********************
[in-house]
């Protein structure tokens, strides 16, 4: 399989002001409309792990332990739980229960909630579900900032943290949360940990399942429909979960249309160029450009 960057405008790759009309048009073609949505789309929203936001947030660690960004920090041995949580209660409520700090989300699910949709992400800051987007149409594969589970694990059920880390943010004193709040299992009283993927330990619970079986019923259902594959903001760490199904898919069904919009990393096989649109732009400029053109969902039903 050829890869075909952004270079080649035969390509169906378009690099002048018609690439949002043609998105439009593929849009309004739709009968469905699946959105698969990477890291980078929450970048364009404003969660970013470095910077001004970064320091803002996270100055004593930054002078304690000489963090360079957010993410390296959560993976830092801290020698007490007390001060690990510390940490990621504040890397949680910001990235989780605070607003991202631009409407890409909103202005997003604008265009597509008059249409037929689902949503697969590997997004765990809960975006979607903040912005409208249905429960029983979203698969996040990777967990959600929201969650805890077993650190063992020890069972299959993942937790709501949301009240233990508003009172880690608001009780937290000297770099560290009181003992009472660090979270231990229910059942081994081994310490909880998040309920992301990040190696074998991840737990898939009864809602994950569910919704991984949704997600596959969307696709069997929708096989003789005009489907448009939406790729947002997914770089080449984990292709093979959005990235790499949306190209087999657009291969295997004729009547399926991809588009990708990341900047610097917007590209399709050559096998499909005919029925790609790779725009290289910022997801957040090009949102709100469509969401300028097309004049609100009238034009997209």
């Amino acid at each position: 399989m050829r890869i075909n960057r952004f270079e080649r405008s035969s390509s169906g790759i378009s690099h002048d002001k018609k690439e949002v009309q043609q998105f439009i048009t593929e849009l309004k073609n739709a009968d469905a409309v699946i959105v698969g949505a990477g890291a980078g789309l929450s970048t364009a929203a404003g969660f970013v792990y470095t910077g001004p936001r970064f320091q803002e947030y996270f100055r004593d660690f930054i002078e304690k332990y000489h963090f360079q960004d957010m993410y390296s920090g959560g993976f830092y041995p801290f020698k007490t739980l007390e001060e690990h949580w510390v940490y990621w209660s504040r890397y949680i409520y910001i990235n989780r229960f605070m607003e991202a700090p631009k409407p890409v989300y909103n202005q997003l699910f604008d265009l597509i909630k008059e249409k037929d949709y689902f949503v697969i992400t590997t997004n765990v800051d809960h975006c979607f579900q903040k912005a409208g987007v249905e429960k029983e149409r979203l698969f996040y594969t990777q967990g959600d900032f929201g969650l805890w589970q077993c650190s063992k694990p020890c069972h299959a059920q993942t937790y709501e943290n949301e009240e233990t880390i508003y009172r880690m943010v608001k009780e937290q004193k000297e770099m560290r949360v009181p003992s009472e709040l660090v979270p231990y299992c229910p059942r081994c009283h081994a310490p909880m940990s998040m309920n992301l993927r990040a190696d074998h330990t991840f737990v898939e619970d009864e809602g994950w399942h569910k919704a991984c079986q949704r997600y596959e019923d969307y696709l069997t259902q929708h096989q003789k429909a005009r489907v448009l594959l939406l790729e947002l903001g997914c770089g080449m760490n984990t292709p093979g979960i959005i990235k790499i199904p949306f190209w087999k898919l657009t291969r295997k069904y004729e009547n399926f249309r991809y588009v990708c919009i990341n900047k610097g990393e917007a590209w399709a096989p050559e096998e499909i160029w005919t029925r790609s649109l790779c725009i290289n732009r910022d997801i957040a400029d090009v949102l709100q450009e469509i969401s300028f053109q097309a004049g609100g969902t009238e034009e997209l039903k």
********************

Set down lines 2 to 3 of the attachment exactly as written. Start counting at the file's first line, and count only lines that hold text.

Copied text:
């Protein structure tokens, strides 16, 4: 399989002001409309792990332990739980229960909630579900900032943290949360940990399942429909979960249309160029450009 960057405008790759009309048009073609949505789309929203936001947030660690960004920090041995949580209660409520700090989300699910949709992400800051987007149409594969589970694990059920880390943010004193709040299992009283993927330990619970079986019923259902594959903001760490199904898919069904919009990393096989649109732009400029053109969902039903 050829890869075909952004270079080649035969390509169906378009690099002048018609690439949002043609998105439009593929849009309004739709009968469905699946959105698969990477890291980078929450970048364009404003969660970013470095910077001004970064320091803002996270100055004593930054002078304690000489963090360079957010993410390296959560993976830092801290020698007490007390001060690990510390940490990621504040890397949680910001990235989780605070607003991202631009409407890409909103202005997003604008265009597509008059249409037929689902949503697969590997997004765990809960975006979607903040912005409208249905429960029983979203698969996040990777967990959600929201969650805890077993650190063992020890069972299959993942937790709501949301009240233990508003009172880690608001009780937290000297770099560290009181003992009472660090979270231990229910059942081994081994310490909880998040309920992301990040190696074998991840737990898939009864809602994950569910919704991984949704997600596959969307696709069997929708096989003789005009489907448009939406790729947002997914770089080449984990292709093979959005990235790499949306190209087999657009291969295997004729009547399926991809588009990708990341900047610097917007590209399709050559096998499909005919029925790609790779725009290289910022997801957040090009949102709100469509969401300028097309004049609100009238034009997209």
């Amino acid at each position: 399989m050829r890869i075909n960057r952004f270079e080649r405008s035969s390509s169906g790759i378009s690099h002048d002001k018609k690439e949002v009309q043609q998105f439009i048009t593929e849009l309004k073609n739709a009968d469905a409309v699946i959105v698969g949505a990477g890291a980078g789309l929450s970048t364009a929203a404003g969660f970013v792990y470095t910077g001004p936001r970064f320091q803002e947030y996270f100055r004593d660690f930054i002078e304690k332990y000489h963090f360079q960004d957010m993410y390296s920090g959560g993976f830092y041995p801290f020698k007490t739980l007390e001060e690990h949580w510390v940490y990621w209660s504040r890397y949680i409520y910001i990235n989780r229960f605070m607003e991202a700090p631009k409407p890409v989300y909103n202005q997003l699910f604008d265009l597509i909630k008059e249409k037929d949709y689902f949503v697969i992400t590997t997004n765990v800051d809960h975006c979607f579900q903040k912005a409208g987007v249905e429960k029983e149409r979203l698969f996040y594969t990777q967990g959600d900032f929201g969650l805890w589970q077993c650190s063992k694990p020890c069972h299959a059920q993942t937790y709501e943290n949301e009240e233990t880390i508003y009172r880690m943010v608001k009780e937290q004193k000297e770099m560290r949360v009181p003992s009472e709040l660090v979270p231990y299992c229910p059942r081994c009283h081994a310490p909880m940990s998040m309920n992301l993927r990040a190696d074998h330990t991840f737990v898939e619970d009864e809602g994950w399942h569910k919704a991984c079986q949704r997600y596959e019923d969307y696709l069997t259902q929708h096989q003789k429909a005009r489907v448009l594959l939406l790729e947002l903001g997914c770089g080449m760490n984990t292709p093979g979960i959005i990235k790499i199904p949306f190209w087999k898919l657009t291969r295997k069904y004729e009547n399926f249309r991809y588009v990708c919009i990341n900047k610097g990393e917007a590209w399709a096989p050559e096998e499909i160029w005919t029925r790609s649109l790779c725009i290289n732009r910022d997801i957040a400029d090009v949102l709100q450009e469509i969401s300028f053109q097309a004049g609100g969902t009238e034009e997209l039903k």